The next three chapters deal with various aspects of networking – something we have all heard much about – but here the author’s examples begin to show their value. The story of how Hearst Corp. was able to purchase a 20% share in ESPN (a $167M investment now worth ~ $6B) because of a personal relationship between the CEO’s makes the point perfectly. Relationships are as important as competence for your career, and the popular concept of the “self-made person” is shown to be a myth. There is power in helping others not just for personal gain, but for creating a better community as well. The author illustrates his observations on networking with multiple examples involving people he has personally known or worked with.


The author begins the following chapter with the story of an up-and-coming Levi’s executive who was denied a promotion to CEO because her tweets on social media were deemed problematic for the company. While social media is a necessary part of today’s business world, it can also be dangerous, with each platform having its own unique culture along with a reputation that changes over time. Elon Musk recently purchased Twitter (now known as “X”), fired half the employees, instituted a charge for “verified” accounts, and re-instated the previously banished Donald Trump. Just following social media can be an effective way of spotting cultural and social trends.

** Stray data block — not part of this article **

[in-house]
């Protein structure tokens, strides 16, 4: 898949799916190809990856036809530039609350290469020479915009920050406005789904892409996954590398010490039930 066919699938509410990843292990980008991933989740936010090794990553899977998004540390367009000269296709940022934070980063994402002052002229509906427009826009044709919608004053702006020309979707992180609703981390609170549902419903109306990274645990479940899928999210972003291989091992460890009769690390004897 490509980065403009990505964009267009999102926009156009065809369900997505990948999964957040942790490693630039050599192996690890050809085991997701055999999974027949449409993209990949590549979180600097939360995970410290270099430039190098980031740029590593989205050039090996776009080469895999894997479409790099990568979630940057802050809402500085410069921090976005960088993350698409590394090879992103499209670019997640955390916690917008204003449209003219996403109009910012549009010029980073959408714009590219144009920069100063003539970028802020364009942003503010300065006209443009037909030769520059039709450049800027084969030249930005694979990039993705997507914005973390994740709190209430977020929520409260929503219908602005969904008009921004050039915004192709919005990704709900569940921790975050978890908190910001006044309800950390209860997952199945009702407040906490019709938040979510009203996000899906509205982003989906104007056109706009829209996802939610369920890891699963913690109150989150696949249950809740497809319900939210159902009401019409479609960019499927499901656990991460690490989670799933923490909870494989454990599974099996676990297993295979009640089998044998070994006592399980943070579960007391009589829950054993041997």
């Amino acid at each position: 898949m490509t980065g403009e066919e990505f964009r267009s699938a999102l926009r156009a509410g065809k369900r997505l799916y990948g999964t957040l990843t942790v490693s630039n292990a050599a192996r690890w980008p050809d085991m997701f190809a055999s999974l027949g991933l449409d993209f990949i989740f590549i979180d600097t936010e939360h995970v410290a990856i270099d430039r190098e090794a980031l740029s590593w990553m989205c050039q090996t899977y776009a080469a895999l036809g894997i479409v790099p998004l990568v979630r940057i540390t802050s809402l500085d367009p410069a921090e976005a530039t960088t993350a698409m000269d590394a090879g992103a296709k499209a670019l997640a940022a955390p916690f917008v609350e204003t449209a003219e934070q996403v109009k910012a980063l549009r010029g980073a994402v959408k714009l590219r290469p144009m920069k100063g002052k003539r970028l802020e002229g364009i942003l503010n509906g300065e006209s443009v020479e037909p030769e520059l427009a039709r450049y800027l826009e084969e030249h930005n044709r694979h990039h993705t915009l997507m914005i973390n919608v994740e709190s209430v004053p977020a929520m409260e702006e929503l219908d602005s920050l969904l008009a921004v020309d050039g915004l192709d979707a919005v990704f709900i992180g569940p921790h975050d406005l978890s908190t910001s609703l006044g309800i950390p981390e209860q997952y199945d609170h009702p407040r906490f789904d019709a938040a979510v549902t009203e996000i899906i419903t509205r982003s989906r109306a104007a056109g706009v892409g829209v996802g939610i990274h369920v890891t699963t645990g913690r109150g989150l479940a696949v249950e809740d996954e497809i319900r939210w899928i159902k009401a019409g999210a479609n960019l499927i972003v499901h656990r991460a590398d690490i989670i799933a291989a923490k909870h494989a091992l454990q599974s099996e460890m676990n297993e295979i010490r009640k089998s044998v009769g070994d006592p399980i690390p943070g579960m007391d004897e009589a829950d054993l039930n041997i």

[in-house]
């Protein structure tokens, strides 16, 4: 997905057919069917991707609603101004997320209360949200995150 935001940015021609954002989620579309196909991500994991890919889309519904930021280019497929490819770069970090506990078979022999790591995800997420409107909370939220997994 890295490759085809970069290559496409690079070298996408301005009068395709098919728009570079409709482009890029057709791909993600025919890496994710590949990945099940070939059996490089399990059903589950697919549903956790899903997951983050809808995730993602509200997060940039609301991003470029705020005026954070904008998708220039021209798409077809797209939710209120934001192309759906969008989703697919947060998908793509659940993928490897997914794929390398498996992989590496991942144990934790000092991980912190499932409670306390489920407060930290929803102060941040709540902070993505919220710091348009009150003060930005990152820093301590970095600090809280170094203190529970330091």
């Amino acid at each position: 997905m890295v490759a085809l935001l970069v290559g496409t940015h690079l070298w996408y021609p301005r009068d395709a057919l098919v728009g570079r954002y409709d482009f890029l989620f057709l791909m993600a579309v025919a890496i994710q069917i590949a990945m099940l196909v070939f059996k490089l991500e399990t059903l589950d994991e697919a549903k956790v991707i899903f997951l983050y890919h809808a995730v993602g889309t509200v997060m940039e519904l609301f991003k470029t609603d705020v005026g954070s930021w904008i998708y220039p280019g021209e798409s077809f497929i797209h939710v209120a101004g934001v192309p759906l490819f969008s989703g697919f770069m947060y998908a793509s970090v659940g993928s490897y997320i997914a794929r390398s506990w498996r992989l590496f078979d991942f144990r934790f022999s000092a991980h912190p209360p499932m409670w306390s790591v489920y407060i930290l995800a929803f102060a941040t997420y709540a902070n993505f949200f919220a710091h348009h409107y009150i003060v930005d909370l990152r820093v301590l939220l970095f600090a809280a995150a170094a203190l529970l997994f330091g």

Communication is essential to achieving power and influence, and stories based on personal experience are much better remembered than mere facts and figures – a point exemplified by Mr. Dilenschneider throughout the book. What you say matters little – it’s what people hear that counts. To that end, a good communicator must be open, passionate, and read the room in order to connect. The goal is always to persuade, not pontificate.


Next, the author turns to the subject of those inevitable mistakes that we all make. The story of legendary architect I.M. Pei’s high-profile failure provides an opportunity for several key teaching points. Taking calculated risks, which I.M. Pei was noted for, is not something to be feared, but you must be ready to own the results if they don’t work out. This quote from football coach Paul “Bear” Bryant sums it up – “When you make a mistake there are only three things you should ever do about it: admit it, learn from it, and don’t repeat it.”